I was travelling two weeks ago on my second official trip to Hyderabad since Nov. 2009 and was naturally intrigued by this imposing structure, rightly called GVK ONE. This Mall which has been in the making since 2005, finally opened for business in full-swing during late last year. Spread over 625,000 sft across four floors and two levels of basement parking that could collectively accomodate over 700 cars and 500 two wheelers, this is by far the largest Mall in the central part of Hyderabad and would remain so for some time to come. The promoter, as the name goes is none other than the GVK Group – leaders in Infrastructure and Power business in India, who manage various TAJ hotels in the city and also operate the Mumbai Airport and recently bought a controlling stake in Bengaluru International Airport (BIAL). I am told that the name of the mall is known to be based on two reasons – one, that it is the address of the Mall on the Banjara Hills and the other being that this is the first Mall project of the group. The location itself is stunning - bang in the middle of the most affluent locality in the city, where according to a survey made a couple of years ago by the Group, the average household annual income among residents is over INR 5 lakhs. From the choice of the paint on the exterior and interior walls to the floor tiles, everything has been done to perfection and the most important nuance is the lighting on the ceiling of the atrium – that is formed as the letters G.V.K.


The anchors include Shoppers Stop, INOX Cinemas and the city’s first Hard Rock Café (there was one within the International Departures of the swanky Hyderabad Airport that is managed by the rival GMR Group, but that was shut down some time ago due to low patronage). There are several other vanilla stores in Retail and F&B which include Calvin Klein, Benetton, Esprit, Bossini, Pepe, Mango, a local Jeweler, Café Coffee Day, Juice Booster, etc. The biggest attraction is a wonderful aquarium that is placed in the main atrium on the Upper Ground which attracts a number of curious visitors – young in age and by heart, and there is a customary photo that is taken alongside (something that we Indians love, irrespective of where we are – at places of worship to shopping centers!).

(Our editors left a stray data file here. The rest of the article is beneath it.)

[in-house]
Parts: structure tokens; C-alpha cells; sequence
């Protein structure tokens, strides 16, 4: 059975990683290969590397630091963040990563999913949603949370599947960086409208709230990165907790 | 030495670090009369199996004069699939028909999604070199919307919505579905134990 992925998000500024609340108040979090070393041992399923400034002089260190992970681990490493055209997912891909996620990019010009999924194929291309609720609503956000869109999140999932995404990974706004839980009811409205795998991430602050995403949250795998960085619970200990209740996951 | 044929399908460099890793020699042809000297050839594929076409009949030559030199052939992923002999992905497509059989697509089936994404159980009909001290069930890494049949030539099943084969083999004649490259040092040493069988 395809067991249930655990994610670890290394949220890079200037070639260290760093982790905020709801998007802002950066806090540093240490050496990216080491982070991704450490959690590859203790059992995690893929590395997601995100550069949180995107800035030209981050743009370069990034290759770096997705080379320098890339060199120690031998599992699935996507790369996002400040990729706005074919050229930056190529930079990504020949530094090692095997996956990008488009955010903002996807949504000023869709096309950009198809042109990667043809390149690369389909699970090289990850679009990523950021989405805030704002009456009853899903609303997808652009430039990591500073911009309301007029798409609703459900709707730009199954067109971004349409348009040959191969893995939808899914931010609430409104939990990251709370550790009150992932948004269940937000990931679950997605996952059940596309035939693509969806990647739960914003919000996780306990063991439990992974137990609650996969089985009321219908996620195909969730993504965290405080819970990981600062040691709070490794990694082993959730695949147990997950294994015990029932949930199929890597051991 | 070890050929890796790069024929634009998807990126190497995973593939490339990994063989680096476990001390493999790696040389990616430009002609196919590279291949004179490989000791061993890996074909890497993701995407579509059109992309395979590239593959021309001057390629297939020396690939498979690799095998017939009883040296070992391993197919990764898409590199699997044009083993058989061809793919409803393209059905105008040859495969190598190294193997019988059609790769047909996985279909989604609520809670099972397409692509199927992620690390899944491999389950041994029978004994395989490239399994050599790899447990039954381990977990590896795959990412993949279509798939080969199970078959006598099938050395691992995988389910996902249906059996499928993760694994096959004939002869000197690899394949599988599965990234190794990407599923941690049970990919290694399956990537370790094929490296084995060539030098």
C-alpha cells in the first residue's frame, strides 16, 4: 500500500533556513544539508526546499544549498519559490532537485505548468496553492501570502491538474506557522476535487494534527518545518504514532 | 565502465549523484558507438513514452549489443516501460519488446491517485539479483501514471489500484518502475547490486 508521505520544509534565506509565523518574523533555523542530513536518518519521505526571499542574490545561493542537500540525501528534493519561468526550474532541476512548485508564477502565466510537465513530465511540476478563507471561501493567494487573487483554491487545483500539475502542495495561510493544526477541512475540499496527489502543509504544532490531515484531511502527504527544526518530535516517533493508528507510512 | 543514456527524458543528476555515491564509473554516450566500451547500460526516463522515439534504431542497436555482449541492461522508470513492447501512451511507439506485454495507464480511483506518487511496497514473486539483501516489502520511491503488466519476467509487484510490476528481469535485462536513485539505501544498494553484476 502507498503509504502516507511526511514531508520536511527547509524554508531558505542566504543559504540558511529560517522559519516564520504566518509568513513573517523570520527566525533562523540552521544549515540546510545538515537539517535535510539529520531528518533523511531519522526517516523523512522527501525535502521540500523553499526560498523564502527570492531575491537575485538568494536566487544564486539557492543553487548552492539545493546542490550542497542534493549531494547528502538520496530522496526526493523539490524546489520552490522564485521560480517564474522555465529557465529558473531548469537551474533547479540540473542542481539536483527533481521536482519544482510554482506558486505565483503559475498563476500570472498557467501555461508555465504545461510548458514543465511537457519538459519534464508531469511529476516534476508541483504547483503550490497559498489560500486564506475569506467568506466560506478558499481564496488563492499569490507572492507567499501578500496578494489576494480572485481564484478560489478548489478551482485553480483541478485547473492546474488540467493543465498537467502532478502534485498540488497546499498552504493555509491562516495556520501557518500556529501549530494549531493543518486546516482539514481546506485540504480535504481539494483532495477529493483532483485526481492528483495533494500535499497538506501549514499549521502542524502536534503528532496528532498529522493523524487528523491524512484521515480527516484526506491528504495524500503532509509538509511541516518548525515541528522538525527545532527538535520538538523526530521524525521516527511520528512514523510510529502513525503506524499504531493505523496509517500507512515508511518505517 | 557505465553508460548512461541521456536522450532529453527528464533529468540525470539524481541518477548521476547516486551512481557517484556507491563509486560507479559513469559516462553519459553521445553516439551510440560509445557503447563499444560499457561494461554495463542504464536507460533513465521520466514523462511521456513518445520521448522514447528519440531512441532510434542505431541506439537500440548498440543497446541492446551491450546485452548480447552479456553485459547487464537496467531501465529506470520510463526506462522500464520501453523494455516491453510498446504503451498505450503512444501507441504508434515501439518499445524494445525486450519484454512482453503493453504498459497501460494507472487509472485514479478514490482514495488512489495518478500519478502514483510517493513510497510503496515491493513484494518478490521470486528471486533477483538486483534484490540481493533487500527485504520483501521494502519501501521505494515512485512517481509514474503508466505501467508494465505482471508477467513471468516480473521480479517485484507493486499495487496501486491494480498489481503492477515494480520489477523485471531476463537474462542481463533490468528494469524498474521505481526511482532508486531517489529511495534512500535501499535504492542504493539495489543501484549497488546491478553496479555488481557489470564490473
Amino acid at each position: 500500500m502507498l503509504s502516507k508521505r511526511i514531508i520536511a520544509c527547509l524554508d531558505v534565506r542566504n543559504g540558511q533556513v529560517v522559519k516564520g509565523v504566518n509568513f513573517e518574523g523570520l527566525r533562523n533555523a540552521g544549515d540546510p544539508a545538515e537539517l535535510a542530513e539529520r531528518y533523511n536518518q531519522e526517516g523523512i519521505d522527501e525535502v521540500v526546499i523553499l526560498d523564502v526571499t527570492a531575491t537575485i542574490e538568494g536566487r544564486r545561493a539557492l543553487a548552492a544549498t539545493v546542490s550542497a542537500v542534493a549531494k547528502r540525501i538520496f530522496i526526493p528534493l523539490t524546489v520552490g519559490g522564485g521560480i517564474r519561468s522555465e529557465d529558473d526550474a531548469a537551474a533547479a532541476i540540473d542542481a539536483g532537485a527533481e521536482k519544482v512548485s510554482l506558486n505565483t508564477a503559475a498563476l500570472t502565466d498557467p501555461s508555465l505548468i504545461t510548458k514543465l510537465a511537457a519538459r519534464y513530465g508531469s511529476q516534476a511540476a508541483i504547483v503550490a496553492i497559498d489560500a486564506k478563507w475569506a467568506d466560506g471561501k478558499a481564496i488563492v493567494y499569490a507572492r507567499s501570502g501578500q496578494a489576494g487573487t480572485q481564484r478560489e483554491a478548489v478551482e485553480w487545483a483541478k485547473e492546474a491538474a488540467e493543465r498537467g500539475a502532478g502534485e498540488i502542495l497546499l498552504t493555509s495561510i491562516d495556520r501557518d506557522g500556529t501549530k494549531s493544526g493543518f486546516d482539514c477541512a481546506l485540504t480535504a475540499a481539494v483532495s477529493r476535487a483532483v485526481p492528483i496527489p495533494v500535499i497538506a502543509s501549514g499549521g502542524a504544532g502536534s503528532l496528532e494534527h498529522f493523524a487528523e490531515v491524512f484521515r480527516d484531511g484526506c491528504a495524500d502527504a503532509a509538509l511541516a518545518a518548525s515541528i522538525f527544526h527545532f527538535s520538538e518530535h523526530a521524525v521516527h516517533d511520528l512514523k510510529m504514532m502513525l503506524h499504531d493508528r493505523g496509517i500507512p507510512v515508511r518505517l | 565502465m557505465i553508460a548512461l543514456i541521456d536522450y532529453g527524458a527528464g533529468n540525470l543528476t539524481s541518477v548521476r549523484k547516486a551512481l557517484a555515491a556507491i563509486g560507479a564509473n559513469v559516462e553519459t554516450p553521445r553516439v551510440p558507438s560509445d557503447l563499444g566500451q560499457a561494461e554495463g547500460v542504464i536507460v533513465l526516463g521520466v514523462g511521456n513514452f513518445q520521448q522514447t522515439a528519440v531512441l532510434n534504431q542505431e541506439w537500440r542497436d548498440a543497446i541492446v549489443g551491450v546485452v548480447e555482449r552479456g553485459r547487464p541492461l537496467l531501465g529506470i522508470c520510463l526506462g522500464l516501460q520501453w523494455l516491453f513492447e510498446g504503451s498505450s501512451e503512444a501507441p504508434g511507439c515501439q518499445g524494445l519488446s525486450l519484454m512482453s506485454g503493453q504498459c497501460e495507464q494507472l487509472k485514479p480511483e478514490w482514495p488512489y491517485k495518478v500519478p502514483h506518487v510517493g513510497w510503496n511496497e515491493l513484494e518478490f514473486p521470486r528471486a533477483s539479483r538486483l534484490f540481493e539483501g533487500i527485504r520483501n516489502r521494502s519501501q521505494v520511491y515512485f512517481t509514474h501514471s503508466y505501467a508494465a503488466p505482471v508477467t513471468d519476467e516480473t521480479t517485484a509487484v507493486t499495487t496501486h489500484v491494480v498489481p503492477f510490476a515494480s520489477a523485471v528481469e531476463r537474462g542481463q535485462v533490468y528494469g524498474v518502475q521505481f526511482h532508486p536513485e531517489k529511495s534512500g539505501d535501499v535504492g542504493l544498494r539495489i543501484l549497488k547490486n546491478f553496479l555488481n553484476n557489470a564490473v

The mall has a lower ground floor which is on the level of the road as the road enters through the Banjara Hills and then an Upper Ground Floor as the road goes up. Interestingly, both floors have awesome visibility from outside and this helps the Mall developer to lease both floors at attractive rates. And for the Brands, needless to say gives good visibility. This is increasingly seen in India across various Malls of late. Soon, this would become more a fashion, than a natural gradient of the road – hope it is not another scam like the CAM in some cases…


Shoppers Stop is spread over 60,000 sft across two floors from the ground – this is the third outlet for the business in Hyderabad city based on encouraging trends – the city’s shoppers are quite trendy and fashion conscious and contrary to the rather shy image that they carry, people actually shop for colorful stuff – from apparel to accessories, furniture to cars. Incidentally, over 60% of those who shop at Shoppers Stop are members of the privilege program “First Citizen”, the largest retail loyalty program in the country. This could be a big driver of footfalls into this mall, time will prove though. Hard Rock Café, the cult pub and restaurant is located on the Upper Ground, but with a direct access – that means, you don’t have to get into the Mall to enter the place, quite common world over. INOX, spread over 40,000 sft with six screens, is tucked away on the top floors – a straight forward approach on the elevator on any floor would take you to the cinema. There is a large food court serving local as well as national and international delicacies and seems to picking pace among shoppers and visitors.


What I am surprised though is the circulation – very plain and simple. Each floor plate is not more than 40,000 sft and starts and ends in the same place. As one enters, you could walk on the left side or right and just keep walking. Every 5 meters, there is an entry to a shop and every 50 meters there is a breaking point. For all the brouhaha that was created, the layout seemed too simple. I am not a believer in complicated walkthroughs within the mall, but this one is just too simple. Also, adjacency planning between the brands could have been better. There is almost no logic to my mind why certain brands are placed next to each other. In Mall Management, one of the most important focus areas is to place the brands correctly, as much as possible. There has to be a value-addition from every placement – the most popular ones in the corners and the just-popular ones on the way, so shoppers walk as much as possible and are invited into the smaller ones. In India, the trend is reverse – the most popular ones, especially apparel and sports brands want to occupy the entry points! All said and done, what I liked best was the placement of our café – yes, Café Coffee Day is located right at the entrance with an independent access. This is the second café within a 2 sq. km radius in Hyd. (compared to many such in other cities like Bangalore, Mumbai & Delhi).